Resurrection of Christ by Noel Coypel

At least eleven events are considered to be knowable history by virtually all scholars, and a twelfth event is considered to be knowable by many scholars. Whatever school of thought, liberal or conservative, atheist or theist, literalist or not, critical historians, philosophers, theologians, and scripture scholars who address the subject of Christ’s resurrection accept the following as factual history.

1)      Jesus died due to the rigors of crucifixion;

2)      He was buried;

3)      Jesus’s death caused the disciples to despair and lose hope;

4)      Many scholars hold that Jesus was buried in a tomb that was discovered to be empty just a few days later;

5)      At this same time, Jesus’s disciples had real experiences that they believed were literal appearances of the risen Jesus;

6)      Because of these experiences, the disciples were transformed from doubters who were afraid to identify themselves with Jesus to bold proclaimers of His death and Resurrection, even willing to die for this belief;

7)      This message was central to the early church preaching;

8)      This message was especially proclaimed in Jerusalem;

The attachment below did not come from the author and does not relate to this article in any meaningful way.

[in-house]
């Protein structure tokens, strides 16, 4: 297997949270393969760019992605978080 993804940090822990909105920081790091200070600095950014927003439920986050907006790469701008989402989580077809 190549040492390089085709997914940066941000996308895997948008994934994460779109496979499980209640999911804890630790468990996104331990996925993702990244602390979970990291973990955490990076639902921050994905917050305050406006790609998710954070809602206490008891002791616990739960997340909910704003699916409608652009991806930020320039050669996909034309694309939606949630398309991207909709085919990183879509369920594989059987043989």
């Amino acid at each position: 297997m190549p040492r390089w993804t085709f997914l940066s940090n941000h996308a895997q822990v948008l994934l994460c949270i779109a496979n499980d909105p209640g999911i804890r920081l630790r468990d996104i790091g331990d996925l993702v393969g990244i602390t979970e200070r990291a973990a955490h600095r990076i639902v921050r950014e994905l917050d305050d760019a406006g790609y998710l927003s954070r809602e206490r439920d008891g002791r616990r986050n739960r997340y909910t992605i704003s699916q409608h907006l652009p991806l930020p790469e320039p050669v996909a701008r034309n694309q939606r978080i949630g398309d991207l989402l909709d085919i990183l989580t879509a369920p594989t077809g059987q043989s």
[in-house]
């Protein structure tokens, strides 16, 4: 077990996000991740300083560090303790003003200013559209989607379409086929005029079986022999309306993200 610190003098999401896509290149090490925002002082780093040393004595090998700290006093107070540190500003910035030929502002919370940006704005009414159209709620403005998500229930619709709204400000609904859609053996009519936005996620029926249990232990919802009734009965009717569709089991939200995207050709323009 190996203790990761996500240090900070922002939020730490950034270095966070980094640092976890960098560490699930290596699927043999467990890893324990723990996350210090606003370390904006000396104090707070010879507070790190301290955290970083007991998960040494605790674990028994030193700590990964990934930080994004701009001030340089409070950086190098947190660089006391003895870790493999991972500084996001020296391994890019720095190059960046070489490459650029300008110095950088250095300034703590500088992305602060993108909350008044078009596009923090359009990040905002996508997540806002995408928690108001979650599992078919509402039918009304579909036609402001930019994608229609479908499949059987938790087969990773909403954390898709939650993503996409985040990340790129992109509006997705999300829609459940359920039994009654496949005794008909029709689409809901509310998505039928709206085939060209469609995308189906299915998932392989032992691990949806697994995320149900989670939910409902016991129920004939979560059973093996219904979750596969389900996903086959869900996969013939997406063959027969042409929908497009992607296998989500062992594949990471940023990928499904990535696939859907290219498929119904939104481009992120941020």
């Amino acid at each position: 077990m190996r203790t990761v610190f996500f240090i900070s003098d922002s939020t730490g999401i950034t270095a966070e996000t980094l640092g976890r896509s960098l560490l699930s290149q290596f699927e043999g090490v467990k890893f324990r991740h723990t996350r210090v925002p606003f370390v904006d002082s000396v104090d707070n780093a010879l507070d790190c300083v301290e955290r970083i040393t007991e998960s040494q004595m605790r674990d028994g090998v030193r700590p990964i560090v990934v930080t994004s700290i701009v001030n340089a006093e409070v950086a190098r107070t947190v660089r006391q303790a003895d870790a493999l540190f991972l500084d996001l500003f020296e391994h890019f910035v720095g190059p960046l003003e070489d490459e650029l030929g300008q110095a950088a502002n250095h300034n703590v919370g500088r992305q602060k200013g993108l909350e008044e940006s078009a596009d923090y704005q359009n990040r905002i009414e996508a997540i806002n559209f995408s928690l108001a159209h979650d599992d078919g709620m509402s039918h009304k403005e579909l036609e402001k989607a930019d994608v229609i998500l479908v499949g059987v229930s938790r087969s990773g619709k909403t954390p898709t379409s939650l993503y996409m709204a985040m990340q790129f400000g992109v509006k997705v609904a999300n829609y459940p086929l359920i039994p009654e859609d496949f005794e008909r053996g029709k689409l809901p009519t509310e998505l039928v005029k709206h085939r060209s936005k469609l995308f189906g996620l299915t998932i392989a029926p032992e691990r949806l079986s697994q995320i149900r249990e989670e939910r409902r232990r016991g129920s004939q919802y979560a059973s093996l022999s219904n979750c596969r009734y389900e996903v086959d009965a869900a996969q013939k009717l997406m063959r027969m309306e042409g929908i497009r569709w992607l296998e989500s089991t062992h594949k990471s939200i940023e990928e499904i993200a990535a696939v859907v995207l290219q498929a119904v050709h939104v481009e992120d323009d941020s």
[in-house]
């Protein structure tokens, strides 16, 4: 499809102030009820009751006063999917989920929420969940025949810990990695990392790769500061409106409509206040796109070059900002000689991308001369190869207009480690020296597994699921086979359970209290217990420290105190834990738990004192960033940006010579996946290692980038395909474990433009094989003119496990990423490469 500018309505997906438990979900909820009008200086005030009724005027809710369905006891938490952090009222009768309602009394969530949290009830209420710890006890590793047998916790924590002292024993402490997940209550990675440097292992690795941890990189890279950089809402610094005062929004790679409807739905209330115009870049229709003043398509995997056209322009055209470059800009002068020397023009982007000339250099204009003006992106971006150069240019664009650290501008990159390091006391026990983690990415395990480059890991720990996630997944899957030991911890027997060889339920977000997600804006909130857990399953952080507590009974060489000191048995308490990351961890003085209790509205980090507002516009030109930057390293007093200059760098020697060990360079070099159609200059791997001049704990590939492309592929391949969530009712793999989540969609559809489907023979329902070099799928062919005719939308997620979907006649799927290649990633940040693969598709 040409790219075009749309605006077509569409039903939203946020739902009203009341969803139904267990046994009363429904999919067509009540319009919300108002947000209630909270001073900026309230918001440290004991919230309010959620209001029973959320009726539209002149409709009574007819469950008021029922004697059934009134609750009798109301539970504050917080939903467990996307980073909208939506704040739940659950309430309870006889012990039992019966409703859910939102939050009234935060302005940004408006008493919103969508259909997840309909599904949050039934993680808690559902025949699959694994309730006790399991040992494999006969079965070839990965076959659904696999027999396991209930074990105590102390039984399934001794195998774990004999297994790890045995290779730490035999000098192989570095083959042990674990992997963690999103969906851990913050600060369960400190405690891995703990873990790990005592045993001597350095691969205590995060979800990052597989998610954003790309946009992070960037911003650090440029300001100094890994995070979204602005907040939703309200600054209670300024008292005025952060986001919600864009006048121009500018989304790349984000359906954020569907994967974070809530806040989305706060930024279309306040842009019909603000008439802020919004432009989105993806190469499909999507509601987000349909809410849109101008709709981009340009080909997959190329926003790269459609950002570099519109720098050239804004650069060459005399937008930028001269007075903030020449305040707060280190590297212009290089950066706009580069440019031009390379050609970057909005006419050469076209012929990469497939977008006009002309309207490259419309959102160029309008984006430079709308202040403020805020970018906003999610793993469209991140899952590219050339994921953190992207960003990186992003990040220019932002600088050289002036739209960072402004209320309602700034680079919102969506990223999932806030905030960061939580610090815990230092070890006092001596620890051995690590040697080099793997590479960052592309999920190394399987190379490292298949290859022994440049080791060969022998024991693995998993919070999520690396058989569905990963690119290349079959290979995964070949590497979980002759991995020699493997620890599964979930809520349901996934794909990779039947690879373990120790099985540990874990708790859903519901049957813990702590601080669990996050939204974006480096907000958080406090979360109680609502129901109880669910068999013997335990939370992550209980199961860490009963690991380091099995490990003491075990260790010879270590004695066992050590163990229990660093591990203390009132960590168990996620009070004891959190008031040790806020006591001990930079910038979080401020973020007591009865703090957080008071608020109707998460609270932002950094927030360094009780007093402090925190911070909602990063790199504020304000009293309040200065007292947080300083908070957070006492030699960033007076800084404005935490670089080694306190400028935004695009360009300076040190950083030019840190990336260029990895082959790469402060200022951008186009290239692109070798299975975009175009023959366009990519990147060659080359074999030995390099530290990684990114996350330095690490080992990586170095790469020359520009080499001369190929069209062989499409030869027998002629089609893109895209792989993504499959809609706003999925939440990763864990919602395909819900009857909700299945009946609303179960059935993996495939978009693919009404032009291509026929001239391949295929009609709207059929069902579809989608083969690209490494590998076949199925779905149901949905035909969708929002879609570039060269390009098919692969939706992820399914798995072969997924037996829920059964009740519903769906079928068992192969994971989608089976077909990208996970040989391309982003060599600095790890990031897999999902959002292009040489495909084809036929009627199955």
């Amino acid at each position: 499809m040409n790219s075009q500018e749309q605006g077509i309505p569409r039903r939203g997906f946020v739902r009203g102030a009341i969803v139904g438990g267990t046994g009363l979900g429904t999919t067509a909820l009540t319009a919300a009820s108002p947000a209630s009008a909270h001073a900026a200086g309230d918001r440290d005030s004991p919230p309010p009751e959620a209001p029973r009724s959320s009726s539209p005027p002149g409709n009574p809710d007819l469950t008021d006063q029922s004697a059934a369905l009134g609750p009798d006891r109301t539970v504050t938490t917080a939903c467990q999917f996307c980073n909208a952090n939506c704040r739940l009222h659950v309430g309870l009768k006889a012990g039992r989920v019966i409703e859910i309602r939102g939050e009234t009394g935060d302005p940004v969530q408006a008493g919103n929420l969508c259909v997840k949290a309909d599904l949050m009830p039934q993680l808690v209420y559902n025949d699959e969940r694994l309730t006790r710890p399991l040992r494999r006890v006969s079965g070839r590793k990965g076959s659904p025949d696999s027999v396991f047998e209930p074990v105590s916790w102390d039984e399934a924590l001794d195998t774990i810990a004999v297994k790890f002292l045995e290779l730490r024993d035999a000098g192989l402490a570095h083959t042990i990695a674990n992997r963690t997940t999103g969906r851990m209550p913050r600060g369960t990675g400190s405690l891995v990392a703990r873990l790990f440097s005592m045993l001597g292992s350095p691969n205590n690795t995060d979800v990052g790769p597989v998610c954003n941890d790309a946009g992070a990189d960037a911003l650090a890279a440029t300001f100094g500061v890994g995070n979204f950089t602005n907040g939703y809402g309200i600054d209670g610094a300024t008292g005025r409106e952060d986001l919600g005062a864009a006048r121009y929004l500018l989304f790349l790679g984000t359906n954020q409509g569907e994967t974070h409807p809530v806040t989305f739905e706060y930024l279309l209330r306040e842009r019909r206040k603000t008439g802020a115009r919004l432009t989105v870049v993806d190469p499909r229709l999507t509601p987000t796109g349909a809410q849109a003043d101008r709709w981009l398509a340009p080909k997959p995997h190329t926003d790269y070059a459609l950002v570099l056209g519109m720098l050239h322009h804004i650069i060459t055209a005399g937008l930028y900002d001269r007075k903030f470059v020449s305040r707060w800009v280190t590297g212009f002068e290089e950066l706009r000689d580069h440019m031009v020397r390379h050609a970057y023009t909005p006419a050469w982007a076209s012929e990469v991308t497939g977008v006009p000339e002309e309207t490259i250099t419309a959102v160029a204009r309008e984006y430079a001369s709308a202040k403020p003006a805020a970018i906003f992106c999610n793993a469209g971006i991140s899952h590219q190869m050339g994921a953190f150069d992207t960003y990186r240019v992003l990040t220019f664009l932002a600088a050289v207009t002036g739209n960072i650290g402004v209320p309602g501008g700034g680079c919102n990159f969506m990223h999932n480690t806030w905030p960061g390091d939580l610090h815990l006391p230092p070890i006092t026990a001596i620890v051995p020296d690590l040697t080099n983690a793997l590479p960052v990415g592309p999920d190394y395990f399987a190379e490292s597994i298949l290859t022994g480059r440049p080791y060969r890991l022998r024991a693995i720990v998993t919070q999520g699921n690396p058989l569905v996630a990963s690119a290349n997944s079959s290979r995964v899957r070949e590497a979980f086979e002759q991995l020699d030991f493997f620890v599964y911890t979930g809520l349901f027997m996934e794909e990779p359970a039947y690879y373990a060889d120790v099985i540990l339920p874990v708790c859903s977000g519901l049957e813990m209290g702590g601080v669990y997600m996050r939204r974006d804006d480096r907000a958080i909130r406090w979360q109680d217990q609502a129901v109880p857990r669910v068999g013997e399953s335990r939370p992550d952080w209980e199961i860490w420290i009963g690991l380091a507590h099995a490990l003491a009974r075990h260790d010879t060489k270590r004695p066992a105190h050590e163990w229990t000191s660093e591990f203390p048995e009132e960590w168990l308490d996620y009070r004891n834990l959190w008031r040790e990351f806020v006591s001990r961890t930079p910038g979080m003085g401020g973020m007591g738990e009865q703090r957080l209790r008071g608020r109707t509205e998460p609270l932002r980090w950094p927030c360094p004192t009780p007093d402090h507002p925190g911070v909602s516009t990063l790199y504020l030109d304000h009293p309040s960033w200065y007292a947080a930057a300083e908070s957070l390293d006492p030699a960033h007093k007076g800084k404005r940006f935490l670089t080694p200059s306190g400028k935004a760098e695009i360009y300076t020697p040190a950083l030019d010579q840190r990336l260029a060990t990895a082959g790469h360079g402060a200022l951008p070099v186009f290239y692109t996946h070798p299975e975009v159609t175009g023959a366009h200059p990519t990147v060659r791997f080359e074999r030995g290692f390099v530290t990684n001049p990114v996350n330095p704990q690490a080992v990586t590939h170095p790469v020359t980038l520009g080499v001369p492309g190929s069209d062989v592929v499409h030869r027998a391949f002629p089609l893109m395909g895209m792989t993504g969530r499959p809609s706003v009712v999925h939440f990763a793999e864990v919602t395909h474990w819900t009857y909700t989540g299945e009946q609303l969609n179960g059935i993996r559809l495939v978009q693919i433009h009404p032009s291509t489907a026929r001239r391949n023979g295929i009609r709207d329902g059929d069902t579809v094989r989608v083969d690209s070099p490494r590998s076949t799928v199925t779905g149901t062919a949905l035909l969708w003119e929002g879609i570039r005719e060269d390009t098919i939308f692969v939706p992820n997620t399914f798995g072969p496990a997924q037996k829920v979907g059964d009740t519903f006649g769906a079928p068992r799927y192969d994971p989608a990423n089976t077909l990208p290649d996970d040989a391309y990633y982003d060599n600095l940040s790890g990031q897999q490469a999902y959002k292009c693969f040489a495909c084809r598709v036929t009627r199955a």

9)      The church was born and grew;

10)   Sunday became the primary day of worship for these believers;

11)   James, the brother of Jesus and a skeptic, was converted to the faith when he also believed he saw the resurrected Jesus;

12)   A few years later, Paul, the persecutors of the Christians, was also converted by an experience he believed to be an appearance of the risen Jesus.

These historical facts are crucial to any investigation of Jesus’s Resurrection. Except for the empty tomb, virtually all critical scholars who deal with this issue agree that these are the minimum known historical facts regarding this event. Any conclusion concerning the historicity of the Resurrection should therefore properly account for this data.

Because these core historical facts have been established by critical and historical procedures, no one should reject this evidence simply by referring to “discrepancies” in the New Testament or to its general “unreliability.” These facts are attested to be true by virtually everyone. It can be demonstrated even when the minimum number of historical facts are utilized.